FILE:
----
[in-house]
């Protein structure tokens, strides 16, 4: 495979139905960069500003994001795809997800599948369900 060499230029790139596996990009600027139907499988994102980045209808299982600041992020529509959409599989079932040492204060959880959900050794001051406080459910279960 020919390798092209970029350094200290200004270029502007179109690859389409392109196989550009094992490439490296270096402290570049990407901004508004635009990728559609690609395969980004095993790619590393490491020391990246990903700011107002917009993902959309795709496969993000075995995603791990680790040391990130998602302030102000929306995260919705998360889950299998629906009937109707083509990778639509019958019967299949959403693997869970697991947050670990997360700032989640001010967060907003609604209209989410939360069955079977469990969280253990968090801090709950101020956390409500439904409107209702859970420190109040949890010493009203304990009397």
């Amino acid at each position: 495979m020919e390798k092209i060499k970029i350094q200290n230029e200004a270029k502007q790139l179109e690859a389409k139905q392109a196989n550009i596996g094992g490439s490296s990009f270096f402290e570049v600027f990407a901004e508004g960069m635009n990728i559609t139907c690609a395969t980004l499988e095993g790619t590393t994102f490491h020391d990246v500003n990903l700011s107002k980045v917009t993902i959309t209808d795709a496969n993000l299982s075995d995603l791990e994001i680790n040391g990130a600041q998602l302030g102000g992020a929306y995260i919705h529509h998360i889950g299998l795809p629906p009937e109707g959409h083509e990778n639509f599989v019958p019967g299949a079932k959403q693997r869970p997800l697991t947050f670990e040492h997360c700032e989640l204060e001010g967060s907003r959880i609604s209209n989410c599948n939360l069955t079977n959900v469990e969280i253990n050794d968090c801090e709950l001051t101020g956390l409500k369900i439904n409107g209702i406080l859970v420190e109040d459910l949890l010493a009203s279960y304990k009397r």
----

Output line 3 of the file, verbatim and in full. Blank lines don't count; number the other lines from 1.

């Amino acid at each position: 495979m020919e390798k092209i060499k970029i350094q200290n230029e200004a270029k502007q790139l179109e690859a389409k139905q392109a196989n550009i596996g094992g490439s490296s990009f270096f402290e570049v600027f990407a901004e508004g960069m635009n990728i559609t139907c690609a395969t980004l499988e095993g790619t590393t994102f490491h020391d990246v500003n990903l700011s107002k980045v917009t993902i959309t209808d795709a496969n993000l299982s075995d995603l791990e994001i680790n040391g990130a600041q998602l302030g102000g992020a929306y995260i919705h529509h998360i889950g299998l795809p629906p009937e109707g959409h083509e990778n639509f599989v019958p019967g299949a079932k959403q693997r869970p997800l697991t947050f670990e040492h997360c700032e989640l204060e001010g967060s907003r959880i609604s209209n989410c599948n939360l069955t079977n959900v469990e969280i253990n050794d968090c801090e709950l001051t101020g956390l409500k369900i439904n409107g209702i406080l859970v420190e109040d459910l949890l010493a009203s279960y304990k009397r």